A. Our grass-fed cattle are never confined. New Zealand’s mild, temperate climate means that it is not necessary to house the cattle during winter, and they can roam comfortably outside all year round.

A. New Zealand is an isolated island nation, with famously strict biosecurity and quarantine regulations. There has never ever been a case of BSE in New Zealand.

A. No. Grass-fed beef in the Pasture Perfect program has never been treated with growth hormones.

A. Grass-fed beef is higher in vitamin E, vitamin C, beta-carotene and health benefiting fats such as CLA (conjugated linoleic acid), and lower in cholesterol, calories and saturated fats than grain-fed beef. Grass-fed beef has much higher proportions of Omega-3 to Omega-6 fatty acids than grain-fed beef. A higher ratio of Omega-3 to Omega-6 essential fatty acids is important in a healthy diet and reduces the risk of many diseases (the FDA recognizes the value of Omega-3 in reducing the risk of heart disease).

A. Grass-fed animals range freely in pastures and are allowed to behave naturally in the way that they evolved, so there are few of the stresses experienced by confined animals. The free-range lifestyle and diet means there is less requirement for daily intervention and healthcare treatment such as antibiotic regimes. Our farmers know their animals thrive on well managed pastures and a low stress environment. New Zealand has strict animal welfare codes under the Animal Welfare Act that are enforced by government authority. This imposes obligations on those responsible for the care of animals based on the internationally recognized “Five Freedoms” which requires:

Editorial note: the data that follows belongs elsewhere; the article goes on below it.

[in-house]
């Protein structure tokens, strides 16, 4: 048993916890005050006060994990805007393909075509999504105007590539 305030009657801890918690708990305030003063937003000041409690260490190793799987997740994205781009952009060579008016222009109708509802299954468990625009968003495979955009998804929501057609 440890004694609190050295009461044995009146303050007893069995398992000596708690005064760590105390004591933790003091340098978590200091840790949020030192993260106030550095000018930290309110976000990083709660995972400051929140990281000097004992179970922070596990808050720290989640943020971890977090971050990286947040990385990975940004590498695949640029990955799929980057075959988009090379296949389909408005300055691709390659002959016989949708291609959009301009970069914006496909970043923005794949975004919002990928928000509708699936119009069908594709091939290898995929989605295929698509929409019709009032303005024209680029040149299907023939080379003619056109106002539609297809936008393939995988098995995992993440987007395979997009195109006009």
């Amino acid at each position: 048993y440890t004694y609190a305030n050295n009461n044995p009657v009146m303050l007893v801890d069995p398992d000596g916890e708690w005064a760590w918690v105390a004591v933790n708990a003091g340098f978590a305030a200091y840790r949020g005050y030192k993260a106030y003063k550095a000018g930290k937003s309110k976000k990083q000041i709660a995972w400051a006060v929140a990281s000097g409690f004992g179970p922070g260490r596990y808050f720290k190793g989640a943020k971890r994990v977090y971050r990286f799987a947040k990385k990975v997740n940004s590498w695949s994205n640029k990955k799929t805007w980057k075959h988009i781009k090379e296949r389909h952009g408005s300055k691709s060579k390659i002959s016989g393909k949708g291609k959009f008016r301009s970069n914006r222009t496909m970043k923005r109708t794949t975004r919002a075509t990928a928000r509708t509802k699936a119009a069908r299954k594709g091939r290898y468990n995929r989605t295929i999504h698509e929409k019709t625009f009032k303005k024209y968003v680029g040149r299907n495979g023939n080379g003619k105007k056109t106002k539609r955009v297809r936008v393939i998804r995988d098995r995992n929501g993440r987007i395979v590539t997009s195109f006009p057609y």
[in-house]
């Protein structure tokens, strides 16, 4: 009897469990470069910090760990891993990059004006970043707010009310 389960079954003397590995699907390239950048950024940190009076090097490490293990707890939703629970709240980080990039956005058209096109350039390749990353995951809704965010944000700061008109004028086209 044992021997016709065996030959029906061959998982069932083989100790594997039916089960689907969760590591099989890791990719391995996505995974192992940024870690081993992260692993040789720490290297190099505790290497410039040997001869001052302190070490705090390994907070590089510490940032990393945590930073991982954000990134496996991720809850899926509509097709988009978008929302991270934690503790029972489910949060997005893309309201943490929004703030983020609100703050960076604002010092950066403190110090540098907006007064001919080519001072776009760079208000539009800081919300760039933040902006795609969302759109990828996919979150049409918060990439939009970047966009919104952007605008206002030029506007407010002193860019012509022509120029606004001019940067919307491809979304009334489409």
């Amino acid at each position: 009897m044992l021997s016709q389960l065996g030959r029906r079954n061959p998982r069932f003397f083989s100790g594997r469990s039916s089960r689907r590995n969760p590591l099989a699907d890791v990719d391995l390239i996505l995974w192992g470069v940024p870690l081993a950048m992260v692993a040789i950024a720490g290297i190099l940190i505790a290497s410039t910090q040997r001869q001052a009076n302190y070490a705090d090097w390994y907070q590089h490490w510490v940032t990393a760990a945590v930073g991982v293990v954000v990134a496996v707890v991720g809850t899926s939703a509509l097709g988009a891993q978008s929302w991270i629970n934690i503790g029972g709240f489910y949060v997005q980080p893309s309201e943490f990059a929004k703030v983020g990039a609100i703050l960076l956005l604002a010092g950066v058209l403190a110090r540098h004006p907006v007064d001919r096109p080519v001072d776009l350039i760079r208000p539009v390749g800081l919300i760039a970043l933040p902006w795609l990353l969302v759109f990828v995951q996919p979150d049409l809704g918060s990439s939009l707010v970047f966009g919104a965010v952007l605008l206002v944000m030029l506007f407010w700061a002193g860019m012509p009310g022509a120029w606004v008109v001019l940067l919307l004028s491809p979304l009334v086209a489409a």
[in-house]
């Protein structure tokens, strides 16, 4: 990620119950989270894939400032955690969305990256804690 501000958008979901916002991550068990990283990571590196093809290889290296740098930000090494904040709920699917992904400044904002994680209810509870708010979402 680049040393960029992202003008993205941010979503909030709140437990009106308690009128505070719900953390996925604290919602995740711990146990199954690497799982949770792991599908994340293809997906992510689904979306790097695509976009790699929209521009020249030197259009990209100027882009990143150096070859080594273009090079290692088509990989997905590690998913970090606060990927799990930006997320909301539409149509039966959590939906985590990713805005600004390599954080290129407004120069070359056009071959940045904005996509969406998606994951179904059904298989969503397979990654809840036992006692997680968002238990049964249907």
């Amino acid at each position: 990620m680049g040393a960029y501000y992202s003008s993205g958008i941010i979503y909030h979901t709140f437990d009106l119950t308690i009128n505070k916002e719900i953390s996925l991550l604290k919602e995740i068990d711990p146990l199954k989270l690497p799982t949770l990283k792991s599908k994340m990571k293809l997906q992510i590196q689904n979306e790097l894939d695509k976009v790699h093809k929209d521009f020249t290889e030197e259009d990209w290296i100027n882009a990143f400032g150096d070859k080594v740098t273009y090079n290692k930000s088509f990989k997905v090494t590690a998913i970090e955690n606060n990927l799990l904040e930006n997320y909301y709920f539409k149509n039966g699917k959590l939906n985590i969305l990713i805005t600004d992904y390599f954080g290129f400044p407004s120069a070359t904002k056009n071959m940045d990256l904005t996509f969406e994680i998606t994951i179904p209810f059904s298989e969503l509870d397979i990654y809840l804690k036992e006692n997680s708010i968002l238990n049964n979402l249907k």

• Proper and sufficient food and water.
• Adequate shelter.
• The opportunity to display normal patterns of behavior.
• Physical handling in a way which minimizes the likelihood of unreasonable or unnecessary pain or distress.
• Protection from, and rapid diagnosis of any significant injury or disease.

Because of its remote geographic location, there are no natural predators of farm animals in New Zealand and animals graze freely without threat.

A. DDGs are Dry Distillers Grains, the corn that has been processed in a refining process that removes starch, leaving only the dry matter from the corn. As there's no starch, it technically qualifies as a grass-fed feeding supplement and its use is quite common practice, especially in places where it’s hard to grow grass. It helps fatten the animal, but has none of the benefits of real grass. We feel this is misleading practice—our cattle are never fed DDGs. Likewise, our cattle are never fed alfalfa pellets or other manufactured feeds that look more like chicken feed than pasture.